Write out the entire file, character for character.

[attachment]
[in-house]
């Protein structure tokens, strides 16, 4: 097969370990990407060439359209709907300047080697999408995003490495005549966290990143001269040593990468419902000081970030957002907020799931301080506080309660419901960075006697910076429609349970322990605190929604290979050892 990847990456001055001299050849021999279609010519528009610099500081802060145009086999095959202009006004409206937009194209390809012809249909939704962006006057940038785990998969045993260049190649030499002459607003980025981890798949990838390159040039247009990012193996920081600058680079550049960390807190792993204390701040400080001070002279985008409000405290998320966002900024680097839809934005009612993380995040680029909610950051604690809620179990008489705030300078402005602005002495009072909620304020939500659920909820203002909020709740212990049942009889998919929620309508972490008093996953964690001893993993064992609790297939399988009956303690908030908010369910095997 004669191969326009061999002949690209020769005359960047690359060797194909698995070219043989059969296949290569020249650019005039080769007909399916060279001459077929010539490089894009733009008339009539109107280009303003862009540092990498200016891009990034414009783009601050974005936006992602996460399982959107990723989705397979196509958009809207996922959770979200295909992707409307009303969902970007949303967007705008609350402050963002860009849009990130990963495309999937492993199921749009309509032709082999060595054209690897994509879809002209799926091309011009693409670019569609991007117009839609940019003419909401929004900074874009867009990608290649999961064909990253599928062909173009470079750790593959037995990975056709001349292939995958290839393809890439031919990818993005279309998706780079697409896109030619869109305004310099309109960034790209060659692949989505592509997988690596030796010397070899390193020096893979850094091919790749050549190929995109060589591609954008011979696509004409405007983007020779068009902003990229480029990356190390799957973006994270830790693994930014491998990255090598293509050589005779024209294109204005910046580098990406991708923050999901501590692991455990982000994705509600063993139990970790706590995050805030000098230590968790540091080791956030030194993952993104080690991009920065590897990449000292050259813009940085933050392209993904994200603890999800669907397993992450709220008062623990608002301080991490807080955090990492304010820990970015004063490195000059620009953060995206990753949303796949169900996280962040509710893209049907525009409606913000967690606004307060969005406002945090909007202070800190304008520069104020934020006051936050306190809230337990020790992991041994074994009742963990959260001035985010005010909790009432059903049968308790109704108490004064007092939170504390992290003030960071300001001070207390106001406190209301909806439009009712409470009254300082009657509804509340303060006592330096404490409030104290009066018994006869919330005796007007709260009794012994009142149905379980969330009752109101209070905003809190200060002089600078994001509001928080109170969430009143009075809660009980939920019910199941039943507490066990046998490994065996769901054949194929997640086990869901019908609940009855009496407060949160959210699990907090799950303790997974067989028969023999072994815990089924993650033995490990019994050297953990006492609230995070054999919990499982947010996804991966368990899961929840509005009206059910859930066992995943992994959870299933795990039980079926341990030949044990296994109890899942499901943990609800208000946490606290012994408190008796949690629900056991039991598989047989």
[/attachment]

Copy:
[in-house]
């Protein structure tokens, strides 16, 4: 097969370990990407060439359209709907300047080697999408995003490495005549966290990143001269040593990468419902000081970030957002907020799931301080506080309660419901960075006697910076429609349970322990605190929604290979050892 990847990456001055001299050849021999279609010519528009610099500081802060145009086999095959202009006004409206937009194209390809012809249909939704962006006057940038785990998969045993260049190649030499002459607003980025981890798949990838390159040039247009990012193996920081600058680079550049960390807190792993204390701040400080001070002279985008409000405290998320966002900024680097839809934005009612993380995040680029909610950051604690809620179990008489705030300078402005602005002495009072909620304020939500659920909820203002909020709740212990049942009889998919929620309508972490008093996953964690001893993993064992609790297939399988009956303690908030908010369910095997 004669191969326009061999002949690209020769005359960047690359060797194909698995070219043989059969296949290569020249650019005039080769007909399916060279001459077929010539490089894009733009008339009539109107280009303003862009540092990498200016891009990034414009783009601050974005936006992602996460399982959107990723989705397979196509958009809207996922959770979200295909992707409307009303969902970007949303967007705008609350402050963002860009849009990130990963495309999937492993199921749009309509032709082999060595054209690897994509879809002209799926091309011009693409670019569609991007117009839609940019003419909401929004900074874009867009990608290649999961064909990253599928062909173009470079750790593959037995990975056709001349292939995958290839393809890439031919990818993005279309998706780079697409896109030619869109305004310099309109960034790209060659692949989505592509997988690596030796010397070899390193020096893979850094091919790749050549190929995109060589591609954008011979696509004409405007983007020779068009902003990229480029990356190390799957973006994270830790693994930014491998990255090598293509050589005779024209294109204005910046580098990406991708923050999901501590692991455990982000994705509600063993139990970790706590995050805030000098230590968790540091080791956030030194993952993104080690991009920065590897990449000292050259813009940085933050392209993904994200603890999800669907397993992450709220008062623990608002301080991490807080955090990492304010820990970015004063490195000059620009953060995206990753949303796949169900996280962040509710893209049907525009409606913000967690606004307060969005406002945090909007202070800190304008520069104020934020006051936050306190809230337990020790992991041994074994009742963990959260001035985010005010909790009432059903049968308790109704108490004064007092939170504390992290003030960071300001001070207390106001406190209301909806439009009712409470009254300082009657509804509340303060006592330096404490409030104290009066018994006869919330005796007007709260009794012994009142149905379980969330009752109101209070905003809190200060002089600078994001509001928080109170969430009143009075809660009980939920019910199941039943507490066990046998490994065996769901054949194929997640086990869901019908609940009855009496407060949160959210699990907090799950303790997974067989028969023999072994815990089924993650033995490990019994050297953990006492609230995070054999919990499982947010996804991966368990899961929840509005009206059910859930066992995943992994959870299933795990039980079926341990030949044990296994109890899942499901943990609800208000946490606290012994408190008796949690629900056991039991598989047989």